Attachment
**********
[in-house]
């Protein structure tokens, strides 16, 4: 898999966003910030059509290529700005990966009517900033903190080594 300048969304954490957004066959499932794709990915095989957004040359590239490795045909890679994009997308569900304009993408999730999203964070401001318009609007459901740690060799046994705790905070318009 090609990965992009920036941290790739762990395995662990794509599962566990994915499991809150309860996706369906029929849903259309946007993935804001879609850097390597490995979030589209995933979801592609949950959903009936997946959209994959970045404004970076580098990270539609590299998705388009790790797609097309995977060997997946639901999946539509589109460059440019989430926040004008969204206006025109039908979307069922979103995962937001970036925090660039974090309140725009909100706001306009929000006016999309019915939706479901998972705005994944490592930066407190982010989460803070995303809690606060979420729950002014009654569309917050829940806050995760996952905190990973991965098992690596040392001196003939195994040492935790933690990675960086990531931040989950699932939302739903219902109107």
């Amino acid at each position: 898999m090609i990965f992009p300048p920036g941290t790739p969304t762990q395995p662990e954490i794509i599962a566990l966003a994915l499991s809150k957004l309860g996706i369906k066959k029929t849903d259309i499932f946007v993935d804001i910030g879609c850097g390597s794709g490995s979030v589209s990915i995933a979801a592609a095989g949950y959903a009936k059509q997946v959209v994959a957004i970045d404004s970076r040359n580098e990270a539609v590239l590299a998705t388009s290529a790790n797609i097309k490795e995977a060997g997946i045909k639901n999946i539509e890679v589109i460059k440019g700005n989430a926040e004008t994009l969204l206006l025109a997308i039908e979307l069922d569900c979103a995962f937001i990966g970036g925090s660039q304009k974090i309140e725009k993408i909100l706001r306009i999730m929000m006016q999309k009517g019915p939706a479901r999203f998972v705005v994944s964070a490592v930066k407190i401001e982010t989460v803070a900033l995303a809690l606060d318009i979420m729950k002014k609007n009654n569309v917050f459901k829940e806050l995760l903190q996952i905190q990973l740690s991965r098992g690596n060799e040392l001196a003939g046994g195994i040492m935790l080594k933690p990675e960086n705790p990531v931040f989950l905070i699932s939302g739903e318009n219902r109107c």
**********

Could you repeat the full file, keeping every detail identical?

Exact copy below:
[in-house]
């Protein structure tokens, strides 16, 4: 898999966003910030059509290529700005990966009517900033903190080594 300048969304954490957004066959499932794709990915095989957004040359590239490795045909890679994009997308569900304009993408999730999203964070401001318009609007459901740690060799046994705790905070318009 090609990965992009920036941290790739762990395995662990794509599962566990994915499991809150309860996706369906029929849903259309946007993935804001879609850097390597490995979030589209995933979801592609949950959903009936997946959209994959970045404004970076580098990270539609590299998705388009790790797609097309995977060997997946639901999946539509589109460059440019989430926040004008969204206006025109039908979307069922979103995962937001970036925090660039974090309140725009909100706001306009929000006016999309019915939706479901998972705005994944490592930066407190982010989460803070995303809690606060979420729950002014009654569309917050829940806050995760996952905190990973991965098992690596040392001196003939195994040492935790933690990675960086990531931040989950699932939302739903219902109107």
């Amino acid at each position: 898999m090609i990965f992009p300048p920036g941290t790739p969304t762990q395995p662990e954490i794509i599962a566990l966003a994915l499991s809150k957004l309860g996706i369906k066959k029929t849903d259309i499932f946007v993935d804001i910030g879609c850097g390597s794709g490995s979030v589209s990915i995933a979801a592609a095989g949950y959903a009936k059509q997946v959209v994959a957004i970045d404004s970076r040359n580098e990270a539609v590239l590299a998705t388009s290529a790790n797609i097309k490795e995977a060997g997946i045909k639901n999946i539509e890679v589109i460059k440019g700005n989430a926040e004008t994009l969204l206006l025109a997308i039908e979307l069922d569900c979103a995962f937001i990966g970036g925090s660039q304009k974090i309140e725009k993408i909100l706001r306009i999730m929000m006016q999309k009517g019915p939706a479901r999203f998972v705005v994944s964070a490592v930066k407190i401001e982010t989460v803070a900033l995303a809690l606060d318009i979420m729950k002014k609007n009654n569309v917050f459901k829940e806050l995760l903190q996952i905190q990973l740690s991965r098992g690596n060799e040392l001196a003939g046994g195994i040492m935790l080594k933690p990675e960086n705790p990531v931040f989950l905070i699932s939302g739903e318009n219902r109107c």